Even after the report was published the Navajo community continued to experience acts of racial violence against their tribal members. Hopefully with the work the community is doing today these crimes will become more rare Although, another incident this past April would suggest there is still work to be done

On a happier note, Tyler and I were both very excited because today was the day we would go to the Grand Canyon. We took off, passing through Shiprock, a town named for a huge rock formation that looks like a ship emerging from the sand.

Soon we crossed over the border into Arizona and Apache/ Navajo land. Arizona is kind of a funny place. It doesn’t observe day-light savings time changes but the Navajo tribal lands within the state do (however on tribal lands it is illegal to serve alcohol). To avoid frustration about the time Tyler and I took a general view of not caring what time it was exactly, made easier by the fact that we didn’t have anywhere to be at any particular time. We were headed to the Grand Canyon and we would get there when we got there!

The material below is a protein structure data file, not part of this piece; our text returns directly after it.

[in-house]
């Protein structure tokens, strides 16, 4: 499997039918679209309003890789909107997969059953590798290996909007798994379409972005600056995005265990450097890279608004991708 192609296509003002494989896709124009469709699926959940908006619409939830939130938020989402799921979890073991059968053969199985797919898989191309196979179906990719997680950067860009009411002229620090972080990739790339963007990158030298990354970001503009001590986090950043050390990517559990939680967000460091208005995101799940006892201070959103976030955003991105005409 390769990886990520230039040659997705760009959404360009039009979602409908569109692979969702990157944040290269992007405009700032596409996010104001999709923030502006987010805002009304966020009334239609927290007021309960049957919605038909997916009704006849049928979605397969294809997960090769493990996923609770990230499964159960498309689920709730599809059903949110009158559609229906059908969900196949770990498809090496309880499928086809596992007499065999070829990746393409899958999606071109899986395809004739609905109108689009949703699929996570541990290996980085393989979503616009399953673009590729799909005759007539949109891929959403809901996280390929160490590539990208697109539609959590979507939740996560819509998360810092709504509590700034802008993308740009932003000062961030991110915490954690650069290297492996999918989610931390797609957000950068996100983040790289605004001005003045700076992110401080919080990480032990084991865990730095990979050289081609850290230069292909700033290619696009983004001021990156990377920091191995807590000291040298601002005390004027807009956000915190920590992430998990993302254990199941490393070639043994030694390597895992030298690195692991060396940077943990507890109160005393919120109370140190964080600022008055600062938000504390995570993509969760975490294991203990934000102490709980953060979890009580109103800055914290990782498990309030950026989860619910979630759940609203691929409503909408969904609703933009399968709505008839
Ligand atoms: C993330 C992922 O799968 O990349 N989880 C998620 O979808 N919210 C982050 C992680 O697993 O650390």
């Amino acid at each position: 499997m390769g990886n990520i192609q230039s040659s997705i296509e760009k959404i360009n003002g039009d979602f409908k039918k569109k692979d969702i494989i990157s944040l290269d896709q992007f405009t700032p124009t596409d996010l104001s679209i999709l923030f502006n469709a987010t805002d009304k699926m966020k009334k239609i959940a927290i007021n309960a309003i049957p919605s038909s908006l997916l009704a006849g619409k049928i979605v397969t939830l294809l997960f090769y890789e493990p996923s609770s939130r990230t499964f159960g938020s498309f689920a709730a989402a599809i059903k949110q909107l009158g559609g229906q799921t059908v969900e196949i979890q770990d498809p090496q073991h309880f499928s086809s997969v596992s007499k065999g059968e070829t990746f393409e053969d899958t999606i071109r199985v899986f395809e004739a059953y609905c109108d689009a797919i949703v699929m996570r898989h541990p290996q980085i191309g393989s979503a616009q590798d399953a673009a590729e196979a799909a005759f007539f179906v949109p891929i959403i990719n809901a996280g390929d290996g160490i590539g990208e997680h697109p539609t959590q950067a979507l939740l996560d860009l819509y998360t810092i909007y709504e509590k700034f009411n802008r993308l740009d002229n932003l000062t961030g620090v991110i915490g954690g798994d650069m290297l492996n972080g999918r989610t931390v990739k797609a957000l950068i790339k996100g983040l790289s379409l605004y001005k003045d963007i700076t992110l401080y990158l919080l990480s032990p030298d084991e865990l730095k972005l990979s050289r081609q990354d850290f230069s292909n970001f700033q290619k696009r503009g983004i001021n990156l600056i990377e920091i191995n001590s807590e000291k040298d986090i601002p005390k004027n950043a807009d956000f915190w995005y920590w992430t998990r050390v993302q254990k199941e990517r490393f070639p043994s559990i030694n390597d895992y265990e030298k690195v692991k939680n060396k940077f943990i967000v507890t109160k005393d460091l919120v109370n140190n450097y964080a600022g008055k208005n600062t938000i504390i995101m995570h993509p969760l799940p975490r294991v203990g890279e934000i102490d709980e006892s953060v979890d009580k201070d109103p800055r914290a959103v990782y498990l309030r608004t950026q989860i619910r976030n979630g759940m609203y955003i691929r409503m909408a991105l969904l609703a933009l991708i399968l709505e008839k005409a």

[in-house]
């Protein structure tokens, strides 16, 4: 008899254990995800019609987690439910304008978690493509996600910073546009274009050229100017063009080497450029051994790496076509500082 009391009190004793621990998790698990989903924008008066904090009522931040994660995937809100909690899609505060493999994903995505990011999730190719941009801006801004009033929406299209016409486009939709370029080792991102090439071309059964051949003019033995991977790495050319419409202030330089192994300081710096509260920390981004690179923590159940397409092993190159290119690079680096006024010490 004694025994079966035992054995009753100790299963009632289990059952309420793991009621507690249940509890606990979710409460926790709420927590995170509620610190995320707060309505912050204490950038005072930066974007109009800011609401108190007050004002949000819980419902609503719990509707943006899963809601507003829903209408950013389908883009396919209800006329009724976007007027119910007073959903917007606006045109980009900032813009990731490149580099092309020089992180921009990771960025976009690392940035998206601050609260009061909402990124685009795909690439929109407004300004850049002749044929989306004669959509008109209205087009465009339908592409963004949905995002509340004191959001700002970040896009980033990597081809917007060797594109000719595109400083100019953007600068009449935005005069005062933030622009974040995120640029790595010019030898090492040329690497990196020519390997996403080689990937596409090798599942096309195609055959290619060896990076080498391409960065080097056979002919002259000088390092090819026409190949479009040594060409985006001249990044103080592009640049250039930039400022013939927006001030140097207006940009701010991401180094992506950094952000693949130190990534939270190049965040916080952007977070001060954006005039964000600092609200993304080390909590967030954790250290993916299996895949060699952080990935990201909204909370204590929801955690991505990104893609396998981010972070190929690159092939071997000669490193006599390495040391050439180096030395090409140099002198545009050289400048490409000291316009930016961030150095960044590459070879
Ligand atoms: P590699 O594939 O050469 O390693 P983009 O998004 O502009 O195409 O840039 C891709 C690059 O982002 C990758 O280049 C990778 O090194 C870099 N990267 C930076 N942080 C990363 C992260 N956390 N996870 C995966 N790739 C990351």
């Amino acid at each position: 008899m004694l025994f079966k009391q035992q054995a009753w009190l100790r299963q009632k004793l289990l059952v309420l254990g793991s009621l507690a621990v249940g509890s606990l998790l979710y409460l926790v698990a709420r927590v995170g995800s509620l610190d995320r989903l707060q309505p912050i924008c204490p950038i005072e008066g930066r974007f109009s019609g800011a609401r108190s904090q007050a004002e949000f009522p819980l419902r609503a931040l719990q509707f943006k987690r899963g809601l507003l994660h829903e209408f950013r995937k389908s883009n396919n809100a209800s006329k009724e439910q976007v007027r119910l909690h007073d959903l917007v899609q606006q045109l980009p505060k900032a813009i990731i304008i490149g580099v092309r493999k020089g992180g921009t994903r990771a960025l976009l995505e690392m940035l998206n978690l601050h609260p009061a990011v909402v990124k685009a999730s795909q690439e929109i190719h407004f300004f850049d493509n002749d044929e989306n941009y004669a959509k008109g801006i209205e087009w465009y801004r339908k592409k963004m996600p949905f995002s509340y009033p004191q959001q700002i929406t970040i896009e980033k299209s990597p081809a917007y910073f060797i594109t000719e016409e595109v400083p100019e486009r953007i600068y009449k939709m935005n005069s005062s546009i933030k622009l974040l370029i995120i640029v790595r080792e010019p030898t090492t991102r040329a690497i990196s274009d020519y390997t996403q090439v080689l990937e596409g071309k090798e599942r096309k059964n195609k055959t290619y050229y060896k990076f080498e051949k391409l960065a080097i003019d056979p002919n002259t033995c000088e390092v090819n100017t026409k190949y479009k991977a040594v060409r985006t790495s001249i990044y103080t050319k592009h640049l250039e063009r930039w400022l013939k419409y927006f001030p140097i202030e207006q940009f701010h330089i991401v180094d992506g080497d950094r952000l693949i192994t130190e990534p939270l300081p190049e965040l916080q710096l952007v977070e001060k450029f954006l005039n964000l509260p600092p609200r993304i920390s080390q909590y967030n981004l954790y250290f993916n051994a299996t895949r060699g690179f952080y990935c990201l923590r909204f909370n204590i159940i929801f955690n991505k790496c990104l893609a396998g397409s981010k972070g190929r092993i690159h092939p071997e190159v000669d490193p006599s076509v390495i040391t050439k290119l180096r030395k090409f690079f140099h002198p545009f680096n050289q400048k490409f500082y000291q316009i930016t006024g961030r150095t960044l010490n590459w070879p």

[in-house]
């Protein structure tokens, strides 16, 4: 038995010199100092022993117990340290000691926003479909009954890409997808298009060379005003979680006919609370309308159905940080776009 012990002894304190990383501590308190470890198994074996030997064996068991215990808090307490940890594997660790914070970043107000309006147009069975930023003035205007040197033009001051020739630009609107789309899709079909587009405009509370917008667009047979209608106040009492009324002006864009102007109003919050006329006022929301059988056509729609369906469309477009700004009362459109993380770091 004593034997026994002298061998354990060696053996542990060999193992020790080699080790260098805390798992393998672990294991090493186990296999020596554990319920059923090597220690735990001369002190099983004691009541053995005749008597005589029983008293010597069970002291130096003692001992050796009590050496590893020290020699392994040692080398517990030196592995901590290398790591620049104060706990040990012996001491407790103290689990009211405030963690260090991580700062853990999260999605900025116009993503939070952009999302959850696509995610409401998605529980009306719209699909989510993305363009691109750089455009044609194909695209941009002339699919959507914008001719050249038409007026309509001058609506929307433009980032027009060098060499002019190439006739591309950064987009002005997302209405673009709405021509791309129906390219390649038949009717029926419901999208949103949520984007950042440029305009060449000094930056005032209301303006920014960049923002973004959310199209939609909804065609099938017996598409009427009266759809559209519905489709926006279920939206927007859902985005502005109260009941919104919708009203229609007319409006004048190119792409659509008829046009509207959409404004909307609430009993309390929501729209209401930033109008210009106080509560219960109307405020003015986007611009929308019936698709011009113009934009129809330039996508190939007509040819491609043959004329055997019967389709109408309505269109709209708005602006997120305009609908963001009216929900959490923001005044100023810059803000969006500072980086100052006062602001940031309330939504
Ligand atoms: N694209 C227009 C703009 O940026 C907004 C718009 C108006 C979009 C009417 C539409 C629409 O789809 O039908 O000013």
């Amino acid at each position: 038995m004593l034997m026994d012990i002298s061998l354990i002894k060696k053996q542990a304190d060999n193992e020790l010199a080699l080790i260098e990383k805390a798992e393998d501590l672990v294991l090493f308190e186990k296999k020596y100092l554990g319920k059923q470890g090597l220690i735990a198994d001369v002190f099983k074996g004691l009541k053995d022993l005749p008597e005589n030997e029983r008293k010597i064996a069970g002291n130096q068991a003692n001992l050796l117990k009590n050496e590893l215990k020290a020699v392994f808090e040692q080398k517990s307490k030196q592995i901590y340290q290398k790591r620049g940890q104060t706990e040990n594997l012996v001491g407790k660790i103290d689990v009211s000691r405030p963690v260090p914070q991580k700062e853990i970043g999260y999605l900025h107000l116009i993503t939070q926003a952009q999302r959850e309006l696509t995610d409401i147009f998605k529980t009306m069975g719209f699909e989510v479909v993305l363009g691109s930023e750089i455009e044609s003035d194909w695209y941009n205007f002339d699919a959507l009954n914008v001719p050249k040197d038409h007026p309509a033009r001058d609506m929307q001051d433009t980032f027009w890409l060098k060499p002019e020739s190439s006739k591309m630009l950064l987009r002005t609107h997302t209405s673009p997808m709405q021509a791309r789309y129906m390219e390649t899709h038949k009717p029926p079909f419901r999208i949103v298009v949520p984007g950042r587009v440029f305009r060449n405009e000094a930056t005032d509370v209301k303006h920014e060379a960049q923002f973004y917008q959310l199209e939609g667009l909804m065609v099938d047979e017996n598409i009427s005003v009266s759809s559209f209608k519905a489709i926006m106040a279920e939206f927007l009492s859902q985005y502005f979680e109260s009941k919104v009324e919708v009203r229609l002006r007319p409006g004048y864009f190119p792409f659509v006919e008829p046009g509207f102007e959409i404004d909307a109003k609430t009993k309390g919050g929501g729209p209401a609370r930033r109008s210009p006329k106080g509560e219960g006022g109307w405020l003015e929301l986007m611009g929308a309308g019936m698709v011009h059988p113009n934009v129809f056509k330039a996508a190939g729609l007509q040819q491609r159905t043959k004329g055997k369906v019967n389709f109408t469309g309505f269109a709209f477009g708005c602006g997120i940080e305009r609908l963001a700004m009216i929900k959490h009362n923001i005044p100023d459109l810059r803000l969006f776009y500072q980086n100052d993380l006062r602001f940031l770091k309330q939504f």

At this point we were in the Painted Desert, known for the beautiful color variations and layers in its geologic formations. The actual desert is made up of easily erodible sediment from the Triassic Chinle Formation. The abundant iron and manganese provide the pigments for the various colors of the area (

I love how boldly the colors contrast in the badlands of the Painted Desert.
The badlands of the Painted Desert are largely made up of Navajo and Hopi tribal lands. In traveling through this area I became fascinated with the history of the people who had first inhabited the area and I discovered some very interesting facts in my research. The first is that the term Navajo was actually applied to the Native Americans by the Spanish, the supposed “Navajo” actually referred to themselves as DinĂ©, which means “the people.” The other interesting thing that I learned is that the Navajo/ DinĂ© are traditionally a matrilocal tribe, meaning that when a man and woman get married they go and live with the wife’s family. Also, women were the only ones who could own land or livestock!